Reperfusion therapy increases survival post-acute myocardial infarction (AMI) while also stimulating secondary oxidant production and immune cell infiltration. Neutrophils accumulate within infarcted myocardium within 24 h post-AMI and release myeloperoxidase (MPO) that catalyses hypochlorous acid (HOCl) production while increasing oxidative stress and inflammation, thereby enhancing ventricular remodelling. Nitroxides inhibit MPO-mediated HOCl production, potentially ameliorating neutrophil-mediated damage. Aim
: Assess the cardioprotective ability of nitroxide 4-methoxyTEMPO (4MetT) within the setting of AMI. Methods
: Male Wistar rats were separated into 3 groups: SHAM, AMI/R, and AMI/R + 4MetT (15 mg/kg at surgery via oral gavage) and subjected to left descending coronary artery ligation for 30 min to generate an AMI, followed by reperfusion. One cohort of rats were sacrificed at 24 h post-reperfusion and another 28 days post-surgery (with 4MetT (15 mg/kg) administration twice daily). Results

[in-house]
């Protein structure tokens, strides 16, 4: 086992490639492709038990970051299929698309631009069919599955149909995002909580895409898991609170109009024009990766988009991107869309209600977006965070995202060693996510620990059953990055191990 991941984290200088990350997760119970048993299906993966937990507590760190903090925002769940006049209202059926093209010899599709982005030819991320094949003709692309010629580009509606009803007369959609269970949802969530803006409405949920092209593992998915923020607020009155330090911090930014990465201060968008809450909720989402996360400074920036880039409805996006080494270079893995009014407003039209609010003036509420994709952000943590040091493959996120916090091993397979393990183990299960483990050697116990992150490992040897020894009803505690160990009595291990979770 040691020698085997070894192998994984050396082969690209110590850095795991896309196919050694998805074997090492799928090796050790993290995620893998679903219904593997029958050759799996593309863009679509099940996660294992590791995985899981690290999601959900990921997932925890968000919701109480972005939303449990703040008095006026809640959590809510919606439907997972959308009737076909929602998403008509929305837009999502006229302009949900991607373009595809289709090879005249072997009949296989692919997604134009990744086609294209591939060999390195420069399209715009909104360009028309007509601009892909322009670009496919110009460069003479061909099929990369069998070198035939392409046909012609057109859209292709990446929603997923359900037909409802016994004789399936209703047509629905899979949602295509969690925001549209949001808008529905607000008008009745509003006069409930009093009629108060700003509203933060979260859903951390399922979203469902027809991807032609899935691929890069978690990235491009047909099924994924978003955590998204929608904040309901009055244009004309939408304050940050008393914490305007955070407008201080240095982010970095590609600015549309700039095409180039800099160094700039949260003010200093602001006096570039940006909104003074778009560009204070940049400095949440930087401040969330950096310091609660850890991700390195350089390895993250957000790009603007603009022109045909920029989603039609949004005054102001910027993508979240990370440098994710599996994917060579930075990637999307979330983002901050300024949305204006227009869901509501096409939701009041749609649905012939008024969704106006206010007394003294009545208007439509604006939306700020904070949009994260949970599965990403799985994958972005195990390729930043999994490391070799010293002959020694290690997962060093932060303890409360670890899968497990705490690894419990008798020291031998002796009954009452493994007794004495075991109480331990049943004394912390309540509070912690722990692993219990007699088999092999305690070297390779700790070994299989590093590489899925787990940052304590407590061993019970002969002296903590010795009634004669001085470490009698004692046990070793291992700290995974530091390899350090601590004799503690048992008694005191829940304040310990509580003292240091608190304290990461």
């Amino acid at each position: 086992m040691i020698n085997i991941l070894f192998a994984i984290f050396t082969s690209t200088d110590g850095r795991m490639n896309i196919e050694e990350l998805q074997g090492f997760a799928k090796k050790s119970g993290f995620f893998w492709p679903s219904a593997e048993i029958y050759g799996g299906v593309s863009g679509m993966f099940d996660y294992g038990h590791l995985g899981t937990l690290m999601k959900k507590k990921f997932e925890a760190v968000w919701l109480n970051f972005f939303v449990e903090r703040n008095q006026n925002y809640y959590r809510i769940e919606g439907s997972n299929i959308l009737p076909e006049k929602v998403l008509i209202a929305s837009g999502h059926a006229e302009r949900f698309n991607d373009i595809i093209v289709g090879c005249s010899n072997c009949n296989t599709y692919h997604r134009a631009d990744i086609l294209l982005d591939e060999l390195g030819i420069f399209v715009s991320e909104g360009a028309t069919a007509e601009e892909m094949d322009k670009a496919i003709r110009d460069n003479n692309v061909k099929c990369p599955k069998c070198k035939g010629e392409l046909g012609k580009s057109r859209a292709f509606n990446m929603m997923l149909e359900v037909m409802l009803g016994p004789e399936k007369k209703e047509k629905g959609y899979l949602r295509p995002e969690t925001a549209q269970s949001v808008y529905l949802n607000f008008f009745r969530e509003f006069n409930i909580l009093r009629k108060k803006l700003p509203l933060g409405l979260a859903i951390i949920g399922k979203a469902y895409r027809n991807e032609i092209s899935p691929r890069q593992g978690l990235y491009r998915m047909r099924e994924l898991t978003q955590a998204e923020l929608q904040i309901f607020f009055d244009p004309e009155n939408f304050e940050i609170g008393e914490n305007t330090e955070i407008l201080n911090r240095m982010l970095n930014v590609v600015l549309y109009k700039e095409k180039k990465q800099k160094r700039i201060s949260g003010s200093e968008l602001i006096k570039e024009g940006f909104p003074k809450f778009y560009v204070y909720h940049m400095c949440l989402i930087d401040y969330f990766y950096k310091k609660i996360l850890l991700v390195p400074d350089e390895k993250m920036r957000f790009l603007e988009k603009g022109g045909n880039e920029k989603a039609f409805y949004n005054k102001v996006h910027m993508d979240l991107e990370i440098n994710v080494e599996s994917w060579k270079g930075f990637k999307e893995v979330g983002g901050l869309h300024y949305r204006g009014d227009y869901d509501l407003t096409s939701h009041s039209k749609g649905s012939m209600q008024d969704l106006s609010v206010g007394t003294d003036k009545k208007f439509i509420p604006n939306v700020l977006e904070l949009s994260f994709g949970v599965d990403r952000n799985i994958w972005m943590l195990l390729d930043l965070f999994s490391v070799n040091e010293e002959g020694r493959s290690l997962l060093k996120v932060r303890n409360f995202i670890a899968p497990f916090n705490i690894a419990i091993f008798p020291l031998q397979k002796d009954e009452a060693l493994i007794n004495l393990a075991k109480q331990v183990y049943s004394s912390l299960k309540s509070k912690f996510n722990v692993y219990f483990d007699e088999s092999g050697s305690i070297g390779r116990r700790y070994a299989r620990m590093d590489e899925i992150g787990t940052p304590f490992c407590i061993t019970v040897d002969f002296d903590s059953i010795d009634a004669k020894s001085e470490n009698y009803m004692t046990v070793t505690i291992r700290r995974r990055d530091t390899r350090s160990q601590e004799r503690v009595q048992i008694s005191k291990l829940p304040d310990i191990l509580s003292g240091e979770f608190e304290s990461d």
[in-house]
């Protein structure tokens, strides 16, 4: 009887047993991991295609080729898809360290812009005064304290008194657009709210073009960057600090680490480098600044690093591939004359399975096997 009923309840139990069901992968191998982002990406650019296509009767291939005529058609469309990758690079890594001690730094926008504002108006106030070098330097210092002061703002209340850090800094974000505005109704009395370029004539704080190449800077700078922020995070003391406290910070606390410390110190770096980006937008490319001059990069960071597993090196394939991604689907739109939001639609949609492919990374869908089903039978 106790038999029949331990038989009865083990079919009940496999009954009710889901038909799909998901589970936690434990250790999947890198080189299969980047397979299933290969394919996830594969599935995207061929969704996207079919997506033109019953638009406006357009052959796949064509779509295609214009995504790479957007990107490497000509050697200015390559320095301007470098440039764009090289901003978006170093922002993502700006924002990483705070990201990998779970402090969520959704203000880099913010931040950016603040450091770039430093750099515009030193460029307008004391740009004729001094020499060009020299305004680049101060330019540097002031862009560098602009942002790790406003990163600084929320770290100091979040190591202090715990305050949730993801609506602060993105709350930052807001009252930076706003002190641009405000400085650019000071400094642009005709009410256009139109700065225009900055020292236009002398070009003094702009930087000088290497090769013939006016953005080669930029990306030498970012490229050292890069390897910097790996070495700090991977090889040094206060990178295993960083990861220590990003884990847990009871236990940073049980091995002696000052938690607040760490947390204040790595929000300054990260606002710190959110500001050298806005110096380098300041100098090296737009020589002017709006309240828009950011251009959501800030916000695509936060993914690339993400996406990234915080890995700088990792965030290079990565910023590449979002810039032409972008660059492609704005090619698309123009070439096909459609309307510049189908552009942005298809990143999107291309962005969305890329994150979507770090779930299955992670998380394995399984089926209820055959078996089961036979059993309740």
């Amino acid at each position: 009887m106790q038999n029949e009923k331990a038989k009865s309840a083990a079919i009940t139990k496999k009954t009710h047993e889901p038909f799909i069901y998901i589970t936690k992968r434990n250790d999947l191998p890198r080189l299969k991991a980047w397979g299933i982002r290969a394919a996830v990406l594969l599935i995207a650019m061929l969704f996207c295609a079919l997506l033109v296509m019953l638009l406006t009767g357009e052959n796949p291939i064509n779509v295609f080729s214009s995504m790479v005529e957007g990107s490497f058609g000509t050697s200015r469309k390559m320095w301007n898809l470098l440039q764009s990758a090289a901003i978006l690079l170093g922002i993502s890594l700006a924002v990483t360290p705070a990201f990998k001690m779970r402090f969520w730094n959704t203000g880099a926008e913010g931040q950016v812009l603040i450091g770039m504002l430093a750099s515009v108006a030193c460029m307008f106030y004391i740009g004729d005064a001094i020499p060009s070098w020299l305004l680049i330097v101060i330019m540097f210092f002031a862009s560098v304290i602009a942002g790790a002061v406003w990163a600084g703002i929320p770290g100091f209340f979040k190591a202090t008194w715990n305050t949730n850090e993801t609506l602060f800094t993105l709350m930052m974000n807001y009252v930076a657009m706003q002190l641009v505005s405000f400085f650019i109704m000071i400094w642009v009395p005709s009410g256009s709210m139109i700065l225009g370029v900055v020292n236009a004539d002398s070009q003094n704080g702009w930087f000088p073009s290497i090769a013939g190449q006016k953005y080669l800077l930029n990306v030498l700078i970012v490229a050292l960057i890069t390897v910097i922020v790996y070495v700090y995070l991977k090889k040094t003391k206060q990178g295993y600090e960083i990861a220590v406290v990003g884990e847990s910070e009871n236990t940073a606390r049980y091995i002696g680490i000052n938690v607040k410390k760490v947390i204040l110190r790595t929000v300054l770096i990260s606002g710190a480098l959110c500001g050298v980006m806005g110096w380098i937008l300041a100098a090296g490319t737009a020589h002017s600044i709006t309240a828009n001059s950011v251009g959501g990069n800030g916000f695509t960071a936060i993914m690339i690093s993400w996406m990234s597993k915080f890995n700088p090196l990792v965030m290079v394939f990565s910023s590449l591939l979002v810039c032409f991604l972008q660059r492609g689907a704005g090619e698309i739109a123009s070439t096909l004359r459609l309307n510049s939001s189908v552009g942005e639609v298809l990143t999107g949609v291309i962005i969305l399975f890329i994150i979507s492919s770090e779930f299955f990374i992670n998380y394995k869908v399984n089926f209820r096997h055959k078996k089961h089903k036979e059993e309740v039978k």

: 3-chlorotyrosine, a HOCl-specific damage marker, decreased within the heart of animals in the AMI/R + 4-MetT group 24 h post-AMI, indicating the drug inhibited MPO activity; however, there was no evident difference in either infarct size or myocardial scar size between the groups. Concurrently, MPO, NfκB, TNFα, and the oxidation marker malondialdehyde increased within the hearts, with 4-MetT only demonstrating a trend in decreasing MPO and TNF levels. Notably, 4MetT provided a significant improvement in cardiac function 28 days post-AMI, as assessed by echocardiography, indicating potential for 4-MetT as a treatment option, although the precise mechanism of action of the compound remains unclear.
This is an open access article distributed under the Creative Commons Attribution License
which permits unrestricted use, distribution, and reproduction in any medium, provided the original work is properly cited